On Easter Sunday 1865, the renowned Civil War photographer Mathew B. Brady set up his camera on the basement-level back porch of a house at 707 Franklin St. in Richmond. It was tense in the former Confederate capital. President Abraham Lincoln had died the day before at the hands of an assassin. The main Confederate army had surrendered the previous Sunday. And a huge fire had consumed much of the city April 3. Despite that, however, Brady was about to score one of the photographic scoops of his time.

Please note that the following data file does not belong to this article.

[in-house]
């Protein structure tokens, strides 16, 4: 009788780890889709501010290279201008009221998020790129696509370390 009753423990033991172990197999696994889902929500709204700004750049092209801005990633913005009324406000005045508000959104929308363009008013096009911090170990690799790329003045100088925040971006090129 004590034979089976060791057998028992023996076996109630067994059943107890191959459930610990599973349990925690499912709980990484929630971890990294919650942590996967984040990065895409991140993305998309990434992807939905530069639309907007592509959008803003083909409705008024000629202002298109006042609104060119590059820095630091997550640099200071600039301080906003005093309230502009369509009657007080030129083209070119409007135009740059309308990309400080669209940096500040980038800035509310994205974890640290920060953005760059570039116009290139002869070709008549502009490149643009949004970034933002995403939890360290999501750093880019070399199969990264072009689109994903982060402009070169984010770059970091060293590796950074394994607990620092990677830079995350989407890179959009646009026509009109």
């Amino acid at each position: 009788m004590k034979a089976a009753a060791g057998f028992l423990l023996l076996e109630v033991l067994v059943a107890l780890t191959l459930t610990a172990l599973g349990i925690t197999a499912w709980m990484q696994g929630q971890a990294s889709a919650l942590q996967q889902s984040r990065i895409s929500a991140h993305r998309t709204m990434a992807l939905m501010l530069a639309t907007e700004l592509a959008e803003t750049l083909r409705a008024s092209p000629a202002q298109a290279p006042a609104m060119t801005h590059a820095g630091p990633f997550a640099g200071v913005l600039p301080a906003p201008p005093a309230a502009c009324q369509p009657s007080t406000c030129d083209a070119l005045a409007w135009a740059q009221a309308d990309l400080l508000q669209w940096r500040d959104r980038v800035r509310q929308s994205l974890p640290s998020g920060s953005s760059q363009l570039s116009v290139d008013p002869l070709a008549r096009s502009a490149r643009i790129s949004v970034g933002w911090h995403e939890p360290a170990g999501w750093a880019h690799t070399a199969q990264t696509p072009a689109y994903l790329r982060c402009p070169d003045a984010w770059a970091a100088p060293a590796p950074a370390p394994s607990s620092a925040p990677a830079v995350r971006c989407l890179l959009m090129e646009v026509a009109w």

Onto the brick walkway behind the house strode the man renting it, Gen. Robert E. Lee, commander of the vanquished rebel Army of Northern Virginia. He wore an elegant gray uniform and shined shoes and had a look of dignity and sublime sadness. Perhaps only Brady could have persuaded Lee to pose for a picture at such a time. Only Brady had the moxie to ask.
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Mathew Brady: Portraits of a Nation